Professor couples share their stories

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Professor couples share their stories

During the day Professor John Paul Jaramillo would write silly notes to Deborah Brothers that make her smile. She reads them regularly and keeps them posted in her office.

During the day Professor John Paul Jaramillo would write silly notes to Deborah Brothers that make her smile. She reads them regularly and keeps them posted in her office.

Regina Ivy

During the day Professor John Paul Jaramillo would write silly notes to Deborah Brothers that make her smile. She reads them regularly and keeps them posted in her office.

Regina Ivy

Regina Ivy

During the day Professor John Paul Jaramillo would write silly notes to Deborah Brothers that make her smile. She reads them regularly and keeps them posted in her office.

Regina Ivy, Editor-in-Chief

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Think about that feeling you had seeing your significant other for the first time. Imagine how happy you were to call them your friend, and then, eventually, something more. 

You feel these feelings, and so do your friends. You discuss how you feel over food, and sometimes tears. Sure, your friends know how you feel, but so do your professors.  

During this Valentine’s day season, three couples of LLCC professorshare their stories of what brought them together, and why they stay.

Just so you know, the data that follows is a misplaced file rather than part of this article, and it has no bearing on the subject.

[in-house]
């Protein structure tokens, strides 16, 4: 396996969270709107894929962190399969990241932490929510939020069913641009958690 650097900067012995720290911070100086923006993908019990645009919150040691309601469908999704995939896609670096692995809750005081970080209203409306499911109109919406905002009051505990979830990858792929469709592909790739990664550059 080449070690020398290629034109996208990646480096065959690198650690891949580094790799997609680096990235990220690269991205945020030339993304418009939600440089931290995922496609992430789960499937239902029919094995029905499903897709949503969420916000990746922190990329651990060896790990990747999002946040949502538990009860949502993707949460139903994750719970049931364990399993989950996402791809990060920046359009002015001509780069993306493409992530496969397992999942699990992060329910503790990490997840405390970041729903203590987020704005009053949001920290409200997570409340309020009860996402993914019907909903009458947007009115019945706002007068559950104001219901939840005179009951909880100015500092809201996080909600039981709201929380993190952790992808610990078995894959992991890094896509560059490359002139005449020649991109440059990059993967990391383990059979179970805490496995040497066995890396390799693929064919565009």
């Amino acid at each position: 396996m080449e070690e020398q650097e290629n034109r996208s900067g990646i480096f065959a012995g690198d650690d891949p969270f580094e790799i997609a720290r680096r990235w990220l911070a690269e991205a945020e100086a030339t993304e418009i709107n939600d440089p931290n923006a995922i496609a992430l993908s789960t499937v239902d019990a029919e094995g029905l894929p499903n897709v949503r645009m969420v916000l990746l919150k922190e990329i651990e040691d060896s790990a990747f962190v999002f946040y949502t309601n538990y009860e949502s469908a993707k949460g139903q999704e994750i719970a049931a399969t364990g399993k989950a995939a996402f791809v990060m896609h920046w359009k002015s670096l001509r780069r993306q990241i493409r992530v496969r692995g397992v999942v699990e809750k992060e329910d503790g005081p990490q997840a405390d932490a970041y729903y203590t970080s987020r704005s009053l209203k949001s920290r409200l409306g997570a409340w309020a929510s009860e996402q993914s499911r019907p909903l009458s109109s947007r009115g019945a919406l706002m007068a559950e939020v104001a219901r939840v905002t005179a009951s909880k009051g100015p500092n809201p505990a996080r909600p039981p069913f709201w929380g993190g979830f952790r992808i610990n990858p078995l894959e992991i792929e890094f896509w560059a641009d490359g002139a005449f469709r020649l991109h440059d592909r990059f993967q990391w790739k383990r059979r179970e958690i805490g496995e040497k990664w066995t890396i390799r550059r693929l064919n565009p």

Regina Ivy
Eric and Alison Stachera are professors of English. They have been married since 2001.

English Professors Alison and Eric Stachera met in graduate school in Ohio back in 1996. She was studying rhetoric and composition. He was studying creative writing. While they never had any classes together, they met at some graduate student parties and started to form a bond from there. Before he knew it, Eric was down on one knee and ready to follow Alison to New Mexico, where she would pursue another degree. 

Soon it was Eric’s turn to go out on the job market. Alison said that she would follow him anywhere. That led them here, where there were two open spots in the English department. It was almost as if it was meant to be. 

Regina Ivy
Jennifer Ramm, professor of chemistry, keeps her office updated with the seasons. This month it was decorated for Valentine’s Day.

Michael and Jennifer Ramm found themselves in a similar situation. They were both in graduate school at the University of Wisconsin-Madison. Both were studying chemistry. However, that’s not what brought them closer together. 

“The first time we actually talked to each other was just before I left (grad school) to take the job here,” says JenniferShe and Michael only saw that they had common ground because of Lincoln Land. 

“We were at a seminar, and I mentioned that I got the job at Lincoln Land. And a mutual friend turned to him and said, ‘Hey, didn’t you go to Lincoln Land?’ And that was our first conversation ever. It was just before I left graduate school!